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Everyone should have Edoardo Baldi’s problems. “I’d like to throw Table 1 out the window,” says Baldi, 35, the chef/owner of Tuscan restaurant e. baldi, of the headaches of seating the house’s most important table. But then he’d be throwing Denzel Washington, Woody Allen, Simon Cowell or Eli Broad — along with their lobster ravioli — out the window as well.
Some restaurants (Craft, Cecconi’s) debut to deafening buzz. But Canon Drive’s e. baldi has taken an atypical route to become perhaps the power-player spot of the moment. It’s a lesson in how even a chef with a pedigreed name — Eduardo’s father is the proprietor of celeb-swarmed Giorgio Baldi — can struggle, and how almost no press (Baldi has no publicist) can actually be a good thing. If e. baldi was a TV show, it would have been canceled after three episodes. Instead, it has snuck up on its competitors to approach near-Morton’s status.
On a recent Tuesday, Arnold Kopelson and family are at that proverbial Table 1, the first one just inside the door to the left. Steve Tisch is at his usual perch. Brian Grazer and Ron Howard are at theirs. Robert Evans greets Vidal Sassoon. A few tables away, Kathy Freston and casting agent Robyn Todd Steinberg are lunching. “We love to bring Larry David here,” Steinberg says. “Ex-New Yorkers really appreciate this place.” The only thing not abuzz today is Steinberg’s poodle Izzy, snoring underneath the table.
The eatery opened in August 2006, but the owner’s original idea of a high-end espresso and desserts bar didn’t take off. “I quickly learned that in Beverly Hills, they want traditional lunch and dinner,” says Baldi, whose family moved here from Tuscany when he was 10.
But even after relaunching as a full-fledged restaurant, the place didn’t really take off — despite the cachet of his foodie surname in a town where nepotism often pays off. “I had some personal issues,” admits Baldi, looking uncomfortable. “And they slowed me down.” He and his then-wife/business partner Darnell Gregorio-De Palma Baldi (she was once married to Brian De Palma) divorced — and it took its toll. “This is a people business,” Baldi says. “If you’re not catering to them and charming them, it doesn’t work. After the bad period, we closed for two weeks, then reopened in September 2008. The whole place had a different feeling, and everyone noticed. Jane Semel brought Al Gore; Steve Bing started to bring his friends. Then one night, Semel called and said, ‘Someone important wants to come in, but I don’t want to tell you who.’ It turned out to be Mick Jagger.”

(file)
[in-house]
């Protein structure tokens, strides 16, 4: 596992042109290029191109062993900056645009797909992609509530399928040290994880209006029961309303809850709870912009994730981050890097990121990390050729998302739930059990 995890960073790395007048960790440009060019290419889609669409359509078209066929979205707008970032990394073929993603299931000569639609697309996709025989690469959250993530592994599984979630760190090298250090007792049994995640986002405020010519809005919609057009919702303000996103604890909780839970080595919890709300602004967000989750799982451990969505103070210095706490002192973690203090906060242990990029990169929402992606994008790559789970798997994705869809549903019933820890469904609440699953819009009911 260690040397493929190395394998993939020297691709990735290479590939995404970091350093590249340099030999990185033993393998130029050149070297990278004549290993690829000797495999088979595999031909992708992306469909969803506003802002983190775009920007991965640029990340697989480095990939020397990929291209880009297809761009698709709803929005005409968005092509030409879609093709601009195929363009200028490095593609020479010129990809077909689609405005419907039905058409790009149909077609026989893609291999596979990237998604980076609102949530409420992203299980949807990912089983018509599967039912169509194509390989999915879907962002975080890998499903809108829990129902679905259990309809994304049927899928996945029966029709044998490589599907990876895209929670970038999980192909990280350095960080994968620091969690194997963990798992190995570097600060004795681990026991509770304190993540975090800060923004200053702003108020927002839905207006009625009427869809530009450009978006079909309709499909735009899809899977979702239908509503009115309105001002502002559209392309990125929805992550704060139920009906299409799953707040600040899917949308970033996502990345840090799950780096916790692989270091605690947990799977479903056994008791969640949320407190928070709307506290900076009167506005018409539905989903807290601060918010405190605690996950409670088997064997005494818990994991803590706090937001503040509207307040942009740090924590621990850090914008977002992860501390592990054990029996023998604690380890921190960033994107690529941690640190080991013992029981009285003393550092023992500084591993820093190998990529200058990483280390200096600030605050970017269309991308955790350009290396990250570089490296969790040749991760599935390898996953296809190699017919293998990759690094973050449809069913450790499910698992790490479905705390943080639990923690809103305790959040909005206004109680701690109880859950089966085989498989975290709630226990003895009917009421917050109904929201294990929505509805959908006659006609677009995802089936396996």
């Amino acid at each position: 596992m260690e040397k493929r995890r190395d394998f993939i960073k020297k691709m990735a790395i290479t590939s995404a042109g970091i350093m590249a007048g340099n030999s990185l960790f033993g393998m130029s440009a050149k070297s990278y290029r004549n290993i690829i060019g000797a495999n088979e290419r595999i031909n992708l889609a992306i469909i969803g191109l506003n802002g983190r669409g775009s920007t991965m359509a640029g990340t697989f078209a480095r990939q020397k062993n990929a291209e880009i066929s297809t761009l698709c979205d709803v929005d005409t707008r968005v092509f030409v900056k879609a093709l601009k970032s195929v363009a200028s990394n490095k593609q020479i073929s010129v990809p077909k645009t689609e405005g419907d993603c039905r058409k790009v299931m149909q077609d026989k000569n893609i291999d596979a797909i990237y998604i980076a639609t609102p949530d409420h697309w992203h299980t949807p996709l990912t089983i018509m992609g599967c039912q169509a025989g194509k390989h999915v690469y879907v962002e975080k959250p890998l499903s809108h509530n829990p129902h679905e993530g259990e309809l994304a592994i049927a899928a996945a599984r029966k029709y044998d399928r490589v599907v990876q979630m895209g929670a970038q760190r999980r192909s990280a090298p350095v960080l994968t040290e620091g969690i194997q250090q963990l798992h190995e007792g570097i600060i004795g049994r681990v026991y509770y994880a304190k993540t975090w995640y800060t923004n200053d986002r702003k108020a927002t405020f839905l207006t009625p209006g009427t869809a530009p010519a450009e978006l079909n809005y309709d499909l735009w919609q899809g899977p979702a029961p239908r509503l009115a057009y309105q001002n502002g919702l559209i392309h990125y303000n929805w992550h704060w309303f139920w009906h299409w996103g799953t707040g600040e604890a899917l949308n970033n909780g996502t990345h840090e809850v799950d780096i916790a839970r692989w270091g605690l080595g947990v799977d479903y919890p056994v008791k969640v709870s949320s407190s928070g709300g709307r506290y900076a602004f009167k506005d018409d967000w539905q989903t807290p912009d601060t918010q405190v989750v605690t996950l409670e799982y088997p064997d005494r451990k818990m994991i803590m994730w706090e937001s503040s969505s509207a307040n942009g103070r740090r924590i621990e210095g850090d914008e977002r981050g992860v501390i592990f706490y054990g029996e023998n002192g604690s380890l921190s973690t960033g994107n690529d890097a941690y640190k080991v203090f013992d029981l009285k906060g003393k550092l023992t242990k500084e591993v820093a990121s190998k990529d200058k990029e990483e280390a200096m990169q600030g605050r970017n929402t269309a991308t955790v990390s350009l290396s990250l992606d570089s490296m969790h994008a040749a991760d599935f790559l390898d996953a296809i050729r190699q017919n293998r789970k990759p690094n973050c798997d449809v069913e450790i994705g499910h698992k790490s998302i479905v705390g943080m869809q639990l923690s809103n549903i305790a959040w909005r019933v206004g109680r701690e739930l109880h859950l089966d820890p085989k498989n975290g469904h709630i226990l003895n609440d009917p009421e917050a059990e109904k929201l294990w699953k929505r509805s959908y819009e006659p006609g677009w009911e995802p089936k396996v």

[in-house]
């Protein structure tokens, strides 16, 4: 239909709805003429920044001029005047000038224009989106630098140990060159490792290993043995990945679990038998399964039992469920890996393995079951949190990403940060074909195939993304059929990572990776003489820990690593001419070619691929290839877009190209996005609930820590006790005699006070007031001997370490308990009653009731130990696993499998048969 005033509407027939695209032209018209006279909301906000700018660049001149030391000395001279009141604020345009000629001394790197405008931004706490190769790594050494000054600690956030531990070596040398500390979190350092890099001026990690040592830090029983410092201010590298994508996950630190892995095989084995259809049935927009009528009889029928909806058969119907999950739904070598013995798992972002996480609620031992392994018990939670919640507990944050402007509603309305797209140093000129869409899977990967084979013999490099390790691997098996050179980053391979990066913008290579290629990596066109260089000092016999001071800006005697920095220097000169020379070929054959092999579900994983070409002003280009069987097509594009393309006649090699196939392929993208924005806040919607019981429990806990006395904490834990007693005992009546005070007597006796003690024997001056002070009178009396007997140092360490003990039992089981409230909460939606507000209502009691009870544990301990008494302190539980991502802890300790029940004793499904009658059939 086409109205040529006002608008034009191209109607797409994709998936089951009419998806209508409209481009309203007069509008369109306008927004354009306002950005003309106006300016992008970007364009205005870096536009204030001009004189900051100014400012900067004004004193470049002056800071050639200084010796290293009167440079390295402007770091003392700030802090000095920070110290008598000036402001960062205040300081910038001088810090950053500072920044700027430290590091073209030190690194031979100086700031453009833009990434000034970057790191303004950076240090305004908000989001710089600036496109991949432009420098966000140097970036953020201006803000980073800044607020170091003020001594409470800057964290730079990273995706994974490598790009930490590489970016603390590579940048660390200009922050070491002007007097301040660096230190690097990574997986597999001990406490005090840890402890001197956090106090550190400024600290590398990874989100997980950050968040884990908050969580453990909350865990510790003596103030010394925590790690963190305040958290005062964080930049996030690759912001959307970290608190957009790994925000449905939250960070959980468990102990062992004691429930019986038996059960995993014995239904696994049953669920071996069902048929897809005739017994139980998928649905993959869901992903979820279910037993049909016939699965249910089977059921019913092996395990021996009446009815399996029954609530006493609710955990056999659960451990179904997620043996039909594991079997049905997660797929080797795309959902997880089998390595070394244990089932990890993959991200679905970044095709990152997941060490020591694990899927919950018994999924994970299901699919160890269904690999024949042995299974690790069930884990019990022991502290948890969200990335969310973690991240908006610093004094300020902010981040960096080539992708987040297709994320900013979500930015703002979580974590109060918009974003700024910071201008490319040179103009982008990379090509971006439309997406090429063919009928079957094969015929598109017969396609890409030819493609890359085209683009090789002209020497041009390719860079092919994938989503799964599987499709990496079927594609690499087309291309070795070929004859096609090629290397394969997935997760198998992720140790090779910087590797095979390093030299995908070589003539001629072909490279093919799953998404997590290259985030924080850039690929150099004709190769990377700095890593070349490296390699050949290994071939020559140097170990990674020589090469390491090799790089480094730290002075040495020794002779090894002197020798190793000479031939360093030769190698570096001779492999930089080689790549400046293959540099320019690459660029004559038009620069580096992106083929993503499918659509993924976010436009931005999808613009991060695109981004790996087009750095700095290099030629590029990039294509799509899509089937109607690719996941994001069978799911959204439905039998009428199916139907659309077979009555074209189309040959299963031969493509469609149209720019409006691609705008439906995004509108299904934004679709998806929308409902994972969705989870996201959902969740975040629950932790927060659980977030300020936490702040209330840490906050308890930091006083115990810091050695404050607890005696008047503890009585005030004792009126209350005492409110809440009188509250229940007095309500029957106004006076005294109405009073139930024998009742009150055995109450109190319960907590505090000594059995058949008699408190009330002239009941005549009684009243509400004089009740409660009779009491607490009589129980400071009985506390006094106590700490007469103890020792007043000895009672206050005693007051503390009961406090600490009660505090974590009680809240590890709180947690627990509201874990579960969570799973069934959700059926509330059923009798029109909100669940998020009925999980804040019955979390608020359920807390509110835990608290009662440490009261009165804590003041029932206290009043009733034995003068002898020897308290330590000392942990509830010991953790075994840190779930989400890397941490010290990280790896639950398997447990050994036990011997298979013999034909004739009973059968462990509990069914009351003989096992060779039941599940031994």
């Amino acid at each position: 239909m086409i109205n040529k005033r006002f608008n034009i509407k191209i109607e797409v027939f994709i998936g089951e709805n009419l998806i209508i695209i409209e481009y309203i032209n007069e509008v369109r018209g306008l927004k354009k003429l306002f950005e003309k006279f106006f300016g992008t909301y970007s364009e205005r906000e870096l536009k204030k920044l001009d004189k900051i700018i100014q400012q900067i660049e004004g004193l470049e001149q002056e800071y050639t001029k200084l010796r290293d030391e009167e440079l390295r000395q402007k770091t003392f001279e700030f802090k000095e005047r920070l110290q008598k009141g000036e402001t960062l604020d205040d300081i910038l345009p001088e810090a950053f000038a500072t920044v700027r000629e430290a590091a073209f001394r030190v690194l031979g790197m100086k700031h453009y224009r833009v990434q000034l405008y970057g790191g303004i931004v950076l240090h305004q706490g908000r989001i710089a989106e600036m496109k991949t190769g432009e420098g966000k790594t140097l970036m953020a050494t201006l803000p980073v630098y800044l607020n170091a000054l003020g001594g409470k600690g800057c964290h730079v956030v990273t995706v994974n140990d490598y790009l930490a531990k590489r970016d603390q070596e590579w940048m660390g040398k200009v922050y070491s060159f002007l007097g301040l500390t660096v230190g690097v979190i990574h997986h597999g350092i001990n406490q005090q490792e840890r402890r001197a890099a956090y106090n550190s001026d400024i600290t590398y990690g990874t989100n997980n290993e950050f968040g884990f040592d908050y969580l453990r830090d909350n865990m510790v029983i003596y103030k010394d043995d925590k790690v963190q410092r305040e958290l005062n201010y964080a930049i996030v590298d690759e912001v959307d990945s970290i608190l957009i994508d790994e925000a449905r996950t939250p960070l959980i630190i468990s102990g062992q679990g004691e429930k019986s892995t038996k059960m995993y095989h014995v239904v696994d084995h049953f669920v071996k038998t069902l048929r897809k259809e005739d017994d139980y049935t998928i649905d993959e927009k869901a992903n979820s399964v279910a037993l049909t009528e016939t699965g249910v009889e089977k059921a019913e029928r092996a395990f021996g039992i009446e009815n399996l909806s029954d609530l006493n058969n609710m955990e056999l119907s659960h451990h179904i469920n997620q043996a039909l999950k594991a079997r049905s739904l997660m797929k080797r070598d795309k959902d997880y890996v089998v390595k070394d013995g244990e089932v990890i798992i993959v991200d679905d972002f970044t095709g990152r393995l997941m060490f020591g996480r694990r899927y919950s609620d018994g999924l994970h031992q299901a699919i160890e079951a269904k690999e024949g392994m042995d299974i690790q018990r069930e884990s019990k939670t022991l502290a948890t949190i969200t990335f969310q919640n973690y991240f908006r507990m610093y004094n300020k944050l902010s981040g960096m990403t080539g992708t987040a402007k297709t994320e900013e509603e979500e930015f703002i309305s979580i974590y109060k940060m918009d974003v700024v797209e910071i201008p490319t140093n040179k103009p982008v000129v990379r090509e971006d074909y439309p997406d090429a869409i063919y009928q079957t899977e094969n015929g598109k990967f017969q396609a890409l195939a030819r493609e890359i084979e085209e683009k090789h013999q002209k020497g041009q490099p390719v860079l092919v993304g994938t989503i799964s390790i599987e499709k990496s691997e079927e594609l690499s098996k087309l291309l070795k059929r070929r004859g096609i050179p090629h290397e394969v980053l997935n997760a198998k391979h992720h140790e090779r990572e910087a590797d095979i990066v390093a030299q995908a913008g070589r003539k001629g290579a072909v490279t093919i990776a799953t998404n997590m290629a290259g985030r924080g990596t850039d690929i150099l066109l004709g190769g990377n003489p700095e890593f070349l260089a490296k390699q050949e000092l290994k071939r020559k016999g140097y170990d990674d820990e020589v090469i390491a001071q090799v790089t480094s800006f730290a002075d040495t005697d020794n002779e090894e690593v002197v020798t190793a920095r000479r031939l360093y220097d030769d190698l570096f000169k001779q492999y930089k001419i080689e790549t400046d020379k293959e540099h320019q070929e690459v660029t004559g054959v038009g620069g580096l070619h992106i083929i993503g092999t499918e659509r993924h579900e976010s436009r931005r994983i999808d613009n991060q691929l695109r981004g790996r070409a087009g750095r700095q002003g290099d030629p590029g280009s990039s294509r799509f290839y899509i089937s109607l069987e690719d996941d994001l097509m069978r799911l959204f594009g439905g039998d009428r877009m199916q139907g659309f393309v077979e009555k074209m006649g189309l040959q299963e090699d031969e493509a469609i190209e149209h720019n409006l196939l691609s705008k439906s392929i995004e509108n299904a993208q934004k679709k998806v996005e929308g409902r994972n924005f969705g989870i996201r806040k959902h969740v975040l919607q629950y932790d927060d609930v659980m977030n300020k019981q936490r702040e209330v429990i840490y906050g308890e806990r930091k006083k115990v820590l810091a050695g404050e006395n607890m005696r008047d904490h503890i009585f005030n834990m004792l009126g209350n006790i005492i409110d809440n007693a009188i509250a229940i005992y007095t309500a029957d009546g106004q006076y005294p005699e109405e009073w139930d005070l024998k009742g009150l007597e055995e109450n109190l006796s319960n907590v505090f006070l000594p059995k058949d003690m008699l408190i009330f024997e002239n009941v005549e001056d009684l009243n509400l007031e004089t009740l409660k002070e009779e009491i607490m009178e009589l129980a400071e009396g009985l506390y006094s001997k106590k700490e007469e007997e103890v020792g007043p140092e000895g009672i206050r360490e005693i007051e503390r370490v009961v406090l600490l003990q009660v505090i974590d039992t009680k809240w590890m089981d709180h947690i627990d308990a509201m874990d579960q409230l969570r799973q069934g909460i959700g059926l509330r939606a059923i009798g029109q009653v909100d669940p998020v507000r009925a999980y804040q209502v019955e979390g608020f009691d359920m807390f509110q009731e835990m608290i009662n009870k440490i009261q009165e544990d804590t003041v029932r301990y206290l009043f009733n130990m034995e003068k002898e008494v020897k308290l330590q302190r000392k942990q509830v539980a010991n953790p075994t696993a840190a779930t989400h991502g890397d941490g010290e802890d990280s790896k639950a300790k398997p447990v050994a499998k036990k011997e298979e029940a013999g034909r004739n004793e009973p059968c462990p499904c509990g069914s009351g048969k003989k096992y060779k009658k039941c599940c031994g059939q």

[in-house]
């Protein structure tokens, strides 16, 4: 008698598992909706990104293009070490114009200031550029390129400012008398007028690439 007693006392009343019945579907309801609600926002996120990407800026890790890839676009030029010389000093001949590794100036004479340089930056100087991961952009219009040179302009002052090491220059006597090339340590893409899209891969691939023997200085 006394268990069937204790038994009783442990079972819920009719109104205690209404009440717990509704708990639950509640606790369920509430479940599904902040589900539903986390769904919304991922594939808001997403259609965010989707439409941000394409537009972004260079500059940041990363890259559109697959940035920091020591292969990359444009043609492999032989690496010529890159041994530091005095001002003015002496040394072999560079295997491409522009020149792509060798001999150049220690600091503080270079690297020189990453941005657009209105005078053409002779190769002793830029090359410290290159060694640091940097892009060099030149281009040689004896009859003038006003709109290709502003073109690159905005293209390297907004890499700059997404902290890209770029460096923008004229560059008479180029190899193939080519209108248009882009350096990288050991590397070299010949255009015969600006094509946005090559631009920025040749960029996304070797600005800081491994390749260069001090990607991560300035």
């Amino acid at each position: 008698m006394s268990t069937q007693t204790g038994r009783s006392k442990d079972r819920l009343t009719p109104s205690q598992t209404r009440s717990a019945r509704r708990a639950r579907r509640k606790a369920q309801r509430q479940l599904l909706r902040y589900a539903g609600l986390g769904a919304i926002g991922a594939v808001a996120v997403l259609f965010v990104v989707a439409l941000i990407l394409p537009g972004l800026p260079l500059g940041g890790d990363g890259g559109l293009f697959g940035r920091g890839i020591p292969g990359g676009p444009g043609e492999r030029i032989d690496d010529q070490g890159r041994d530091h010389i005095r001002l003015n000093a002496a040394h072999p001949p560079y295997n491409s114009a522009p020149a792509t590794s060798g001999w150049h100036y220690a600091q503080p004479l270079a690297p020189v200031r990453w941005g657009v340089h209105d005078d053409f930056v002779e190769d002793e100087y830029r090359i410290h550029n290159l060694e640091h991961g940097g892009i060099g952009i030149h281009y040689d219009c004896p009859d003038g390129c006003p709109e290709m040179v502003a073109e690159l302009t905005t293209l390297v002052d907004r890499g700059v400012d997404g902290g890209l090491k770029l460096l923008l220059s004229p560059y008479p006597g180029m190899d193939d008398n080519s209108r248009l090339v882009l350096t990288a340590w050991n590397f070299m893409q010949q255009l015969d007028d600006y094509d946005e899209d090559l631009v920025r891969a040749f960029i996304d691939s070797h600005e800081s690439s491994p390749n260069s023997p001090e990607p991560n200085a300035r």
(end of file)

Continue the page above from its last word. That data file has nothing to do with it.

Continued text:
Says Irena Medavoy: “We love it. I had Mike’s birthday party there. It’s anti-paparazzi, and everyone is there. Everyone. It’s the Ma Maison of its time. It’s clublike but with the best food.” What ultimately attracted this A-list mix? To this day, Baldi, oddly, isn’t quite sure. “It’s the food,” he says proudly. Then he adds, “But this is Hollywood — they also like a scene.”
Size apparently matters too. “It’s tiny,” says The Young and the Restless head writer Maria Bell, who has been coming since the beginning. “You see everybody and hear everybody. And that’s the fun.” With just 21 inside tables, not a one ends up feeling like Siberia. The dish beloved by regulars — who also include Larry Gagosian, Tony Scott and Jamie and Frank McCourt (who divided their days, of course) — is the perfectly cooked langoustine salad.
There is only one VIP dissenter: Chef Giorgio.
“My dad doesn’t speak much English,” Baldi says, “but he always gives me pointers: ‘The light’s too hot! The air conditioning’s too cold!’ He’s just being a dad — he means well. But he never gives me a compliment!”
THE PATRONS: Beverly Hills’ e. baldi lures everyone from the young celebs (Jesse Eisenberg, Rihanna) to industry players (John Branca, Quincy Jones).
Cameron Diaz: A regular; likes the sliced New York steak.
Sumner Redstone: Always sits just inside the door at Table 1.
Ron Howard: Frequent business lunches with partner Brian Grazer.
Leonardo DiCaprio: Ordered a second round of pastas for his entire table.
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Samuel L. Jackson